Fifty million people are currently living with dementia worldwide, and that number is expected to triple by 2050. This drastic rise in the prevalence of the disease has been called a “global emergency,” ushering in new research on how we might mitigate dementia risk when possible.
It’s also prompting experts to spread the word on risk factors that may up your chances of a diagnosis. In fact, researchers from Johns Hopkins Medicine say there’s one little-known risk factor linked with a five-fold increase in your likelihood of dementia. The good news? There’s also a chance that you can slash your risk by being proactive about the problem. Read on to learn which red flag means it’s time for a screening.
Dementia is an umbrella term for a range of diseases that cause changes in the brain. And while there are several causal factors that can heighten one’s risk of dementia, many people are unaware of these specific catalysts for cognitive decline.
According to a recent study led by Johns Hopkins Medicine expert Frank Lin, MD, PhD, hearing loss is one such risk factor. Lin says that after tracking 639 adults for nearly 12 years, his team discovered that mild hearing loss doubled dementia risk, moderate loss tripled the risk, and severe loss increases one’s chances of developing dementia by five times.
While researchers have long been aware of the positive correlation between hearing loss and dementia, they are only now beginning to understand the causal relationship between the two conditions.
One meta-analysis, which reviewed 17 studies on the relationship between hearing loss and dementia, proposed three possible reasons why hearing loss contributes to heightened dementia risk. “Hearing loss increases the cognitive load, diverting cognitive resources to auditory processing at the expense of other cognitive processes such as working memory,” wrote the meta-analysis’ authors, also hypothesizing that social isolation or an underlying medical issue that causes both hearing loss and dementia could be to blame. “It is also possible that these proposed mechanisms are not mutually exclusive, and decline in one pathway consequently affects the others,” the team explained.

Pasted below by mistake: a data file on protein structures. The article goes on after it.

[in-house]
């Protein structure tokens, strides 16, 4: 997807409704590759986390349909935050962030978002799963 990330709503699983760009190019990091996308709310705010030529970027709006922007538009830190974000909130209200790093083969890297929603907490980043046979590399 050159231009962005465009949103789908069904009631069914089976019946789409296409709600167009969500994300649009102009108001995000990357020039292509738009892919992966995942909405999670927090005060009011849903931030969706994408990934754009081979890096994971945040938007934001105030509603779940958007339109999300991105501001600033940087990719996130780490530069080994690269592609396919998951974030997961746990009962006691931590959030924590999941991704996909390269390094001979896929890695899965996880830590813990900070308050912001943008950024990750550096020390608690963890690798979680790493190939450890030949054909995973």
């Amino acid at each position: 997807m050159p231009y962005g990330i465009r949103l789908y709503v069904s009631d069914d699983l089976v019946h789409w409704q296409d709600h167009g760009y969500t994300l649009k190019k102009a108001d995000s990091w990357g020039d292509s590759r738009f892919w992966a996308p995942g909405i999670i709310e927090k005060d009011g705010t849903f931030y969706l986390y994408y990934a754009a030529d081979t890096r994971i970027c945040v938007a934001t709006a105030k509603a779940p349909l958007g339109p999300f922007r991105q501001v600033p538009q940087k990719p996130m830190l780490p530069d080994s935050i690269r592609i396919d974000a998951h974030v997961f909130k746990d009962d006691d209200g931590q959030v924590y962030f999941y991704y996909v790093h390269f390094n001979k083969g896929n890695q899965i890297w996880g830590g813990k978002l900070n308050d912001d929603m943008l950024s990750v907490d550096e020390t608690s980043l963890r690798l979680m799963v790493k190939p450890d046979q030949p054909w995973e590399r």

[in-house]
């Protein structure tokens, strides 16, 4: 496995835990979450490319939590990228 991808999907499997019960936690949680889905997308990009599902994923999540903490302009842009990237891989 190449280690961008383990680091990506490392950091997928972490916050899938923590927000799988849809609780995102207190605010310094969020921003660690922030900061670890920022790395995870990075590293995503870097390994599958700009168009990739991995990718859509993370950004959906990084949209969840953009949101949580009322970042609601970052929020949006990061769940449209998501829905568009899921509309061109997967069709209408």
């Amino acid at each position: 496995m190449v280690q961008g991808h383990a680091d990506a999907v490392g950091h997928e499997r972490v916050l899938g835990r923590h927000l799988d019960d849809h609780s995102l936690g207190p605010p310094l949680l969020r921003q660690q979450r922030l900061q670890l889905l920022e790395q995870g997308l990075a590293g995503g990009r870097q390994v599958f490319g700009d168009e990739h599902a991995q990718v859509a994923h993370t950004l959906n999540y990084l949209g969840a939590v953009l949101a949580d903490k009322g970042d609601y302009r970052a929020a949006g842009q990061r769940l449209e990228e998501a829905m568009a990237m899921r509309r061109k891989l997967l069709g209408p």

According to experts at Johns Hopkins, 27 million Americans over the age of 50 are currently living with hearing loss, and just one in seven uses a hearing aid. “Hearing aid users wait, on average, 10 years before getting help for hearing loss,” the medical experts note.
Given the heightened risk of dementia among those with hearing loss, many seniors would likely benefit from being more proactive about declines in their hearing health. Lin says that he is currently planning a follow-up study to determine whether hearing aids may reduce the risk of dementia in patients with hearing loss. Though this has yet to be proven, Lin urges that there is “no downside to using hearing aids. They help most people who try them. And in those people, they can make all the difference in the world—allowing people to re-engage with friends and family and to be more involved again,” he says.
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Hearing loss can occur for a range of reasons, including genetic predisposition, exposure to loud noises, medication side effects, injury, or infection, say Johns Hopkins experts. It’s essential to tell your doctor as soon as you notice a problem so they can assess the underlying cause.
In addition to not being able to hear loud noises, you may also notice that you have trouble hearing conversation in noisy environments, as well as high-pitched noises, such as children’s voices. If you find that you’re hearing these types of sounds less often—or if you experience ringing in the ears, a symptom of tinnitus— it may be time to consult with an audiologist.